Nail biting is just what it sounds like, but its effects on a client's personal and nail health can be long-term and damaging. Starting usually as just a bad habit, nail biting can often turn into a psychological disorder, where clients bite their nails so far down that they draw blood, damage the nail matrix, and cause the nail bed to be completely unprotected. There are many techniques available to nail technicians to help nail biters, including sculpting, no-bite potions, and simply working closely with clients on regular manicures and personal awareness.
May 26, 2012
Clients who suffer from chronic onychophagy — or severe nail biting — may benefit from the attention of a good nail tech.
February 1, 2010
Risé Carter of NSI, Doug Schoon of CND, Paul Bryson of OPI, and numerous other manufacturers and nail techs have sent letters to Dr. Oz. I encourage you to do the same. Go watch the video and then click on the Contact Us link at the bottom of the page.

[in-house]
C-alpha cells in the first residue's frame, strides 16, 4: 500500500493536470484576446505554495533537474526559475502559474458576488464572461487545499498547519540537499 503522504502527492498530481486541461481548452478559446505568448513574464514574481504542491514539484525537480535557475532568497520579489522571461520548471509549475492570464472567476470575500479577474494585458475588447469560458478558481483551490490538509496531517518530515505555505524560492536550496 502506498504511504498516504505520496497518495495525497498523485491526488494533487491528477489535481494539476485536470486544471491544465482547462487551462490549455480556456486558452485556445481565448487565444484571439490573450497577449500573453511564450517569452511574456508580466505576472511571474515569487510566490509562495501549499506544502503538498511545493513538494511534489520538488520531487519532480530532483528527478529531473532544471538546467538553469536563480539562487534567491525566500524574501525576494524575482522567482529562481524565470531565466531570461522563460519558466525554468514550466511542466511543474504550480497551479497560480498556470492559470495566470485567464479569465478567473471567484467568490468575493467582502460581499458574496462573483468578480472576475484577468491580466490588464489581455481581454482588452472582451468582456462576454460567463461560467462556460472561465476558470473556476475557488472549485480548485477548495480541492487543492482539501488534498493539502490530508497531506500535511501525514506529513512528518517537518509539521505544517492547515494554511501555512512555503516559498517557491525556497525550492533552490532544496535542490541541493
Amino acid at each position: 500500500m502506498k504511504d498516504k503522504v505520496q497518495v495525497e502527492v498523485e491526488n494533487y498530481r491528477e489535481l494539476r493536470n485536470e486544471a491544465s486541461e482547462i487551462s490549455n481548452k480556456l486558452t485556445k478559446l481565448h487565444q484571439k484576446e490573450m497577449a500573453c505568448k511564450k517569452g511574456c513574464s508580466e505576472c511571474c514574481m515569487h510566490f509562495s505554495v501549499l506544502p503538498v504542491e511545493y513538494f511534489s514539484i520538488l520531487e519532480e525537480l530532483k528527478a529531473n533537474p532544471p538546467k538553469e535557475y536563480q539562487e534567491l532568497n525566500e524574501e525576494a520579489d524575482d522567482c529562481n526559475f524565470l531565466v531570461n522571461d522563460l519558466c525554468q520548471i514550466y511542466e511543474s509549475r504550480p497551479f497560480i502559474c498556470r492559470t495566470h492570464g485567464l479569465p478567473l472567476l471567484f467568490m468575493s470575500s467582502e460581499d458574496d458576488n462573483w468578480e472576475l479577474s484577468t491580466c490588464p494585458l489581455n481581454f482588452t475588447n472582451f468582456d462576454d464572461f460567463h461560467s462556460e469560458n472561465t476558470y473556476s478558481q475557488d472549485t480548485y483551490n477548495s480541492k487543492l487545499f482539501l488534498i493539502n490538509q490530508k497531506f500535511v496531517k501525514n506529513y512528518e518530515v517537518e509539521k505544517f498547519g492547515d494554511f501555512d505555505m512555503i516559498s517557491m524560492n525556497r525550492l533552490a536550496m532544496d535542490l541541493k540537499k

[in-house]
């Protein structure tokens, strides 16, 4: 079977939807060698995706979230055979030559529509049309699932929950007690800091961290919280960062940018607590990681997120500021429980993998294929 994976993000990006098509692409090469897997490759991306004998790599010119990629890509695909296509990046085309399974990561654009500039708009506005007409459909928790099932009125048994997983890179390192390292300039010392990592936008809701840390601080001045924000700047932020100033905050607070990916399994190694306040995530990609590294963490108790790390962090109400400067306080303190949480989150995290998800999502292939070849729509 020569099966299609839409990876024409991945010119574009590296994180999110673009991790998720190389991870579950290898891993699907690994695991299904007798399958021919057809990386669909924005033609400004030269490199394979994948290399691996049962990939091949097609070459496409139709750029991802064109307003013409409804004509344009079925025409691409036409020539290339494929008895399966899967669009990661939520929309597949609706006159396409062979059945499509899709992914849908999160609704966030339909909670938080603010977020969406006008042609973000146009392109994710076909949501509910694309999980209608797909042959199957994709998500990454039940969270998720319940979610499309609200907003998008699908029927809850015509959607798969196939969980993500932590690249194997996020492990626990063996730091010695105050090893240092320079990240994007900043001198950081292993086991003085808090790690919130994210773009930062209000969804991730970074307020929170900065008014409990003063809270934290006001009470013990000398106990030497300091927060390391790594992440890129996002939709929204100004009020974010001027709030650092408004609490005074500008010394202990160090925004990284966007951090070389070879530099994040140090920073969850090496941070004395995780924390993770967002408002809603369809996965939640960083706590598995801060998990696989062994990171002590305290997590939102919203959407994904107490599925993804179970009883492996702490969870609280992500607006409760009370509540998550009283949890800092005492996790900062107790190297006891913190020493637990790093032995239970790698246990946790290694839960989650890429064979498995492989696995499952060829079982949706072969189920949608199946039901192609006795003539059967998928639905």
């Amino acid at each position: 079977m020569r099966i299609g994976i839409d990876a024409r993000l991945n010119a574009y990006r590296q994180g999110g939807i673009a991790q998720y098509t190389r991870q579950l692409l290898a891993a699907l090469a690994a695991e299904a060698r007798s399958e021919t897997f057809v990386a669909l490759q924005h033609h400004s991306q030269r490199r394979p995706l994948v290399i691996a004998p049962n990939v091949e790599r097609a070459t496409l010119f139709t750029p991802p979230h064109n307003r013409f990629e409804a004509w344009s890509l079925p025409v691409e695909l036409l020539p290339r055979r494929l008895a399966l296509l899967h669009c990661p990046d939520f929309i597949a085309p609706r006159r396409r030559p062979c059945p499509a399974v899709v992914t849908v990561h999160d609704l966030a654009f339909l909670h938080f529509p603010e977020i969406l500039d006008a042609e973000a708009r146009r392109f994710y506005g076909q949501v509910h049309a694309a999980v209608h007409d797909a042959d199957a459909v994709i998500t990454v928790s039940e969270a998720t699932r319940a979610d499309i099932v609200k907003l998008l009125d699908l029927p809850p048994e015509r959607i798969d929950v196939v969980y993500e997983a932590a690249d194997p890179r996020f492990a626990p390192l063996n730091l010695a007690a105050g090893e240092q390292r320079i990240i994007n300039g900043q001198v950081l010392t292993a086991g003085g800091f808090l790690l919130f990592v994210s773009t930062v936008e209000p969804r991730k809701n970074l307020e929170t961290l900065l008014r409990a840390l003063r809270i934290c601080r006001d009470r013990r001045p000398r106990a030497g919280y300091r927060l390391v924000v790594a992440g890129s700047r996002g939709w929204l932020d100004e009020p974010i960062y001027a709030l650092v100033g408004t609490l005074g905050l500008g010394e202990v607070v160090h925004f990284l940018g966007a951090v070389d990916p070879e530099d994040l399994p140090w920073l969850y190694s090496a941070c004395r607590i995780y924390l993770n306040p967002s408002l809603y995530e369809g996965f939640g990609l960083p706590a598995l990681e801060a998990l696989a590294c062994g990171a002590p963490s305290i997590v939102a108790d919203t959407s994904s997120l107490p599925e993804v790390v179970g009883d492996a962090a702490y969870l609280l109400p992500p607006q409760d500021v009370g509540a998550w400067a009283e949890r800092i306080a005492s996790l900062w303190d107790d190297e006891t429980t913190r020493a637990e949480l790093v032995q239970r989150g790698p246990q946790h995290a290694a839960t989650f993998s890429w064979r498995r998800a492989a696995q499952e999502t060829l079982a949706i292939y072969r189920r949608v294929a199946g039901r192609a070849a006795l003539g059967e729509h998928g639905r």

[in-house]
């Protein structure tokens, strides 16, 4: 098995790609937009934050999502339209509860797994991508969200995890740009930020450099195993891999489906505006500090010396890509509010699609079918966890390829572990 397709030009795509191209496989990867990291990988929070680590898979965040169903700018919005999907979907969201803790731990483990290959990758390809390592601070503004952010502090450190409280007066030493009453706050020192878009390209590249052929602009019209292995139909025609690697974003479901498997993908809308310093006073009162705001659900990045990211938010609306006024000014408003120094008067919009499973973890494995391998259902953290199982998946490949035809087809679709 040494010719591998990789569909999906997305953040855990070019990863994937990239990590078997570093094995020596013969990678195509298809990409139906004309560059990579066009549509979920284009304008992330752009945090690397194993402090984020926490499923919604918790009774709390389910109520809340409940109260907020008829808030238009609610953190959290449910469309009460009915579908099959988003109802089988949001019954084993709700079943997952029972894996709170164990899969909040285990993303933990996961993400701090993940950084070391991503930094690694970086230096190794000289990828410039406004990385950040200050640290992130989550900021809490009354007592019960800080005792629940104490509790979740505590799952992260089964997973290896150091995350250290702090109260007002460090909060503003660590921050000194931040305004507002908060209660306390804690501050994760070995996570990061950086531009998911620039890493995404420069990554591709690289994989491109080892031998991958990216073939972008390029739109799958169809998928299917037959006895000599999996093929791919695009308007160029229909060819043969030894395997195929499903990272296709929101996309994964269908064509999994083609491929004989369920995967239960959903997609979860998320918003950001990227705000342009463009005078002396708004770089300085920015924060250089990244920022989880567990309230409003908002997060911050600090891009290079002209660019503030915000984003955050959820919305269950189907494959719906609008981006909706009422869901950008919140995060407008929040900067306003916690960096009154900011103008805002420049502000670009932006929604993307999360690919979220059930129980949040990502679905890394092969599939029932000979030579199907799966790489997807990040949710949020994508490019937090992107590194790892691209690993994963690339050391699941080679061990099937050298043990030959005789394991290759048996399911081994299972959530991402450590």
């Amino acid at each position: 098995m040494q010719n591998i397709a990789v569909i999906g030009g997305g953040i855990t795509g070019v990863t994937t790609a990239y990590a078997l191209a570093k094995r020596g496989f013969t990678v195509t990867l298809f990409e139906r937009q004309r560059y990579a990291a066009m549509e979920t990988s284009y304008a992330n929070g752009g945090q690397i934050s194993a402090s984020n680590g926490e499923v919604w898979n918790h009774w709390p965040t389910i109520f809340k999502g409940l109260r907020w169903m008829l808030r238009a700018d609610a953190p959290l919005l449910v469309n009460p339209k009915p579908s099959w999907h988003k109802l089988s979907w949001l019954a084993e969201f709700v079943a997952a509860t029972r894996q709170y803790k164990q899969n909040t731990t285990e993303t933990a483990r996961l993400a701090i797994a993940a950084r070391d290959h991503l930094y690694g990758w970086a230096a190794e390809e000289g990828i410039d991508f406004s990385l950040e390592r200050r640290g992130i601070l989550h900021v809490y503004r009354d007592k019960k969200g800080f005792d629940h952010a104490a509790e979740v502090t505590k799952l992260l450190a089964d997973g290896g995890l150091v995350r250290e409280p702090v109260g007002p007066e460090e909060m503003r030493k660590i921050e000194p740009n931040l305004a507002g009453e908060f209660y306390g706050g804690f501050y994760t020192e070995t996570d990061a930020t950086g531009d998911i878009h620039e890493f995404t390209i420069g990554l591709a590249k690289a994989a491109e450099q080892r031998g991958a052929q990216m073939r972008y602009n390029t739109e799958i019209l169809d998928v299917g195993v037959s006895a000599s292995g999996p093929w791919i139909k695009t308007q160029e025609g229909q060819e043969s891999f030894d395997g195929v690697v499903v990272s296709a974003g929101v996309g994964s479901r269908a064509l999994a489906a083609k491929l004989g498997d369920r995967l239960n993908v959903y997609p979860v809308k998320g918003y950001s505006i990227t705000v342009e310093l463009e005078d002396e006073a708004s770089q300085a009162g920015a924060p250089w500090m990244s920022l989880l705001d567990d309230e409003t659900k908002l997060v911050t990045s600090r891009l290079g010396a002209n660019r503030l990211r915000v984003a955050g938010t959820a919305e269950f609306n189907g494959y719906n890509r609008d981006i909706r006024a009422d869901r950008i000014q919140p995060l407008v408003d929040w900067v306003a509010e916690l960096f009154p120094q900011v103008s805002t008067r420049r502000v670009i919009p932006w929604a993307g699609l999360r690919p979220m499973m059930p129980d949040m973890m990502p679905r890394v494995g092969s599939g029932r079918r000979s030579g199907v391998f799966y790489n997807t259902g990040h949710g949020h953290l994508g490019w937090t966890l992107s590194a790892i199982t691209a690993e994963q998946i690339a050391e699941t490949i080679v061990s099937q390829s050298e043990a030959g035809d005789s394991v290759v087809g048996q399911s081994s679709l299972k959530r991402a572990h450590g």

February 1, 2008
Cosmetics marketer in the Netherlands says he's found a cure to habitual nail biting.
July 1, 2005
Like any habit, biting the nails is tough to stop. Some people never completely conquer the urge. But you can help, with a regular program of manicures and a supportive attitude. Here are two programs you can try — tailor them to the needs of your women, men, and children clients.
September 1, 2001
An estimated one in every four people bite their nails. While most often dismissed as a bad habit, the reasons for nail nibbling could run deeper than sheer routine. Understanding the reasons why your clients bite can be beneficial to all nail techs in helping clients break their nasty habit.